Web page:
What’s in YOUR soil? (with apologies to Capitol One)

Urban environments are always challenging for landscape plants just because they are anything but “natural.”  Temperatures are higher, water is often less available, and compacted soils have all the nourishing qualities of concrete.  The single most important thing you can do to ensure long-term success of landscape trees and shrubs is to get their roots well established in the soil.

I’m going to leave the topic of soil amendments to another day (but you can find my myth columns about them at http://www.theinformedgardener.com under “Horticultural Myths”).  What I want to focus on is our propensity for fertilizing landscape trees and shrubs without really knowing why, or when, or if we should be adding any particular plant nutrient.

The smartest $13 you can spend is to have a soil analysis done before you add anything to your soil.  My favorite soil testing lab is the University of Massachusetts at Amherst.   That $13 will buy you a complete standard analysis of the available nutrients in the soil, plus a measurement of the soil’s organic matter content.  Of course, there are many other soil testing labs you can use, but UM’s Amherst lab is only providing you with information – not a sales pitch for amendments and fertilizers.

Why is this so important?  Let’s say you go to a nutritional supplement store, buy every possible supplement, and take them all.  Do you need all of these?  Probably not.  It would be smarter to talk to your doctor and find out what you’re missing, right?  It’s the same with your soils.  Don’t assume your soil needs a lot of phosphorus, even though transplant fertilizers are loaded with this element.  Non-agricultural soils often contain abundant levels of this nutrient, and too much phosphorus will hurt mycorrhizae and contribute to water pollution.  Take a look at this portion of a soil test for an organic demonstration garden:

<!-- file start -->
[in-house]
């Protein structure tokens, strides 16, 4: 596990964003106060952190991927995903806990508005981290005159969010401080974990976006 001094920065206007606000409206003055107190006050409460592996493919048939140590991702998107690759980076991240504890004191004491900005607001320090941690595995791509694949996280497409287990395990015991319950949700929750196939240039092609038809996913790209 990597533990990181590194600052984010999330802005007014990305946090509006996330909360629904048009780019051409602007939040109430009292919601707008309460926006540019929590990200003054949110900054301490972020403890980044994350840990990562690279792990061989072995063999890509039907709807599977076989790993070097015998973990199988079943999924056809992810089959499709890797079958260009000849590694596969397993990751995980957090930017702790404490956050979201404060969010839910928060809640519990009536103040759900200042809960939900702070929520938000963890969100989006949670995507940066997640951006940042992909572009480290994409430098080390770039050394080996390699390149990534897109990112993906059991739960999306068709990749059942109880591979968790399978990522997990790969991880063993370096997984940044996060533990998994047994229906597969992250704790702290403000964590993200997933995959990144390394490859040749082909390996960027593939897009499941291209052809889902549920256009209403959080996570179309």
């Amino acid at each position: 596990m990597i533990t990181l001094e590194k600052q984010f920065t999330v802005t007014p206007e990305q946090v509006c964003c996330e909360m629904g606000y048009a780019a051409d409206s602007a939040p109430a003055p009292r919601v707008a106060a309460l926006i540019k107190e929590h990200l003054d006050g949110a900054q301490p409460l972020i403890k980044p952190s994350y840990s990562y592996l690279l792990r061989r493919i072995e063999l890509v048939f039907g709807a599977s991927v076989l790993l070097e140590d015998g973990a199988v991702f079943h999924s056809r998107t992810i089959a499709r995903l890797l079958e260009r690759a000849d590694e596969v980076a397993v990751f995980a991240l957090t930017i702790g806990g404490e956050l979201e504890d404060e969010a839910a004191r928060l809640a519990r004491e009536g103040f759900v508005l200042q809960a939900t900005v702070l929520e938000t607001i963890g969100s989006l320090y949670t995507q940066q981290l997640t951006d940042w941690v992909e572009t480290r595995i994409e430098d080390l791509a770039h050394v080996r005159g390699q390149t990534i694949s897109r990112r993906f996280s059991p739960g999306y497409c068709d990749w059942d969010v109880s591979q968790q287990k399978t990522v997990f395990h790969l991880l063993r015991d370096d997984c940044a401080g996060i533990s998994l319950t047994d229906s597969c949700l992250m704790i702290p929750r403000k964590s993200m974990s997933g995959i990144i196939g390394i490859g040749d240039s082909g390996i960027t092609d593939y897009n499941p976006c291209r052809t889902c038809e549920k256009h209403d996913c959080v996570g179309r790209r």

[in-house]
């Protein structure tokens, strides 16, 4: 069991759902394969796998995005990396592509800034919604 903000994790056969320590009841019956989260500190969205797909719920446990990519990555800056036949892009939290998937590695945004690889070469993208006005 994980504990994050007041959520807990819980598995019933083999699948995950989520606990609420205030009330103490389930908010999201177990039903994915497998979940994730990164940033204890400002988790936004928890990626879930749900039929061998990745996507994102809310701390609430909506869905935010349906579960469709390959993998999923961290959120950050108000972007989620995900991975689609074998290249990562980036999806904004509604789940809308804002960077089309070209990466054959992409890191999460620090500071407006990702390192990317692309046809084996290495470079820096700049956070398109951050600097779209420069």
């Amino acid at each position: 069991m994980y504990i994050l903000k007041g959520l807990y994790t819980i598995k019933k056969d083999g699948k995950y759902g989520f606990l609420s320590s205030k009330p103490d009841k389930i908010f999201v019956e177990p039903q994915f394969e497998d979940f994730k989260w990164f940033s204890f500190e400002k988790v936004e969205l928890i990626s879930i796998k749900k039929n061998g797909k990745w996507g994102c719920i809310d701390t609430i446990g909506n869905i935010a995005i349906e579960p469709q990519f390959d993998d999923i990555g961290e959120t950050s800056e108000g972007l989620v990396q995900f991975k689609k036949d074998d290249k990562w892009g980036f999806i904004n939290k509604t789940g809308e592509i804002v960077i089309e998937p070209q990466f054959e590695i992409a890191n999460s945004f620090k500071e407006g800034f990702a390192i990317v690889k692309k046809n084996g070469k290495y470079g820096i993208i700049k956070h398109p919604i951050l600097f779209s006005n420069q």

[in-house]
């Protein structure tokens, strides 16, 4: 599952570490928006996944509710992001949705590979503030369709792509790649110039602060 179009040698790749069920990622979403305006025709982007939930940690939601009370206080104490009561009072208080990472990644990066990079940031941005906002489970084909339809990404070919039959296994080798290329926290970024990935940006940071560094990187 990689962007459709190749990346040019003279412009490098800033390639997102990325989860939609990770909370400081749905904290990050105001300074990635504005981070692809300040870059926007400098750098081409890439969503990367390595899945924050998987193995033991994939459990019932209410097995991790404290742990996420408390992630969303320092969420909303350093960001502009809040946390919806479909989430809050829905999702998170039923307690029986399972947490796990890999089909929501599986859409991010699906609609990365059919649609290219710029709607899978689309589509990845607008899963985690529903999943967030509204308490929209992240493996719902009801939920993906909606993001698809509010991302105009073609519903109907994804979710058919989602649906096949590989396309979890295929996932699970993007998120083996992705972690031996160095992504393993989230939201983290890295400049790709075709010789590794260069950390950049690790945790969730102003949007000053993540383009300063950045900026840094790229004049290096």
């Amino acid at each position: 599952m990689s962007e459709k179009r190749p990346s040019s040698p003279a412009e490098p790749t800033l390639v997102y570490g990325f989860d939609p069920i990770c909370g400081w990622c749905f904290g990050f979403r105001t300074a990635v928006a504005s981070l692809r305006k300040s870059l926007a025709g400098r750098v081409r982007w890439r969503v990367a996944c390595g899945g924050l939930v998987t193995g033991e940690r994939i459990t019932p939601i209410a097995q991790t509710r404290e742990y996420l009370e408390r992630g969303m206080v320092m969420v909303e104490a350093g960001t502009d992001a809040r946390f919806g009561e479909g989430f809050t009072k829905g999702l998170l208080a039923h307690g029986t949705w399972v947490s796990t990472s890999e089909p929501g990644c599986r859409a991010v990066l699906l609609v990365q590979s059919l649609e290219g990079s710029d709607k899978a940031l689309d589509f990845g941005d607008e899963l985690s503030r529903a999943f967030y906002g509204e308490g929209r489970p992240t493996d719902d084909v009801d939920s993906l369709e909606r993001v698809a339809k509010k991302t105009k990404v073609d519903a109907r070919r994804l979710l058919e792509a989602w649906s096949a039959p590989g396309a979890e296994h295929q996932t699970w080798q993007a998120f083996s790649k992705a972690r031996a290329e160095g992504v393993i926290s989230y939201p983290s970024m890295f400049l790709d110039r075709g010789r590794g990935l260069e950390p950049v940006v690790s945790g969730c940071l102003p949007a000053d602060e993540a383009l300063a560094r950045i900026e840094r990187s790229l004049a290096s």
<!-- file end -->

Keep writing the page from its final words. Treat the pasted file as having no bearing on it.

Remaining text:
Figure 1.  Note the high level of organic material in this soil, which contributes to the nutrient overload.

The trick to fertilizing landscape soils is understanding that landscape soils are not agricultural soils.  You’re not harvesting crops (an activity that depletes the soil of its plant nutrients).  Urban landscape soils usually have high enough levels of most nutrients to sustain plant growth.  But you’ll never know unless you have your soils tested.

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Linda Chalker-Scott

Dr. Linda Chalker-Scott has a Ph.D. in Horticulture from Oregon State University and is an ISA certified arborist and an ASCA consulting arborist. She is WSU’s Extension Urban Horticulturist and an Associate Professor in the Department of Horticulture, and holds two affiliate associate professor positions at University of Washington. She conducts research in applied plant and soil sciences, publishing the results in scientific articles and university Extension fact sheets. Linda also is the award-winning author of five books: the horticultural myth-busting The Informed Gardener (2008) and The Informed Gardener Blooms Again (2010) from the University of Washington Press and Sustainable Landscapes and Gardens: Good Science – Practical Application (2009) from GFG Publishing, Inc., and How Plants Work: The Science Behind the Amazing Things Plants Do from Timber Press (2015). Her latest effort is an update of Art Kruckeberg’s Gardening with Native Plants of the Pacific Northwest from UW Press (2019). In 2018 Linda was featured in a video series – The Science of Gardening – produced by The Great Courses. She also is one of the Garden Professors – a group of academic colleagues who educate and entertain through their blog and Facebook pages. Linda’s contribution to gardeners was recognized in 2017 by the Association for Garden Communicators as the first recipient of their Cynthia Westcott Scientific Writing Award. "The Garden Professors" Facebook page - www.facebook.com/TheGardenProfessors "The Garden Professors" Facebook group - www.facebook.com/groups/GardenProfessors Books: http://www.sustainablelandscapesandgardens.com

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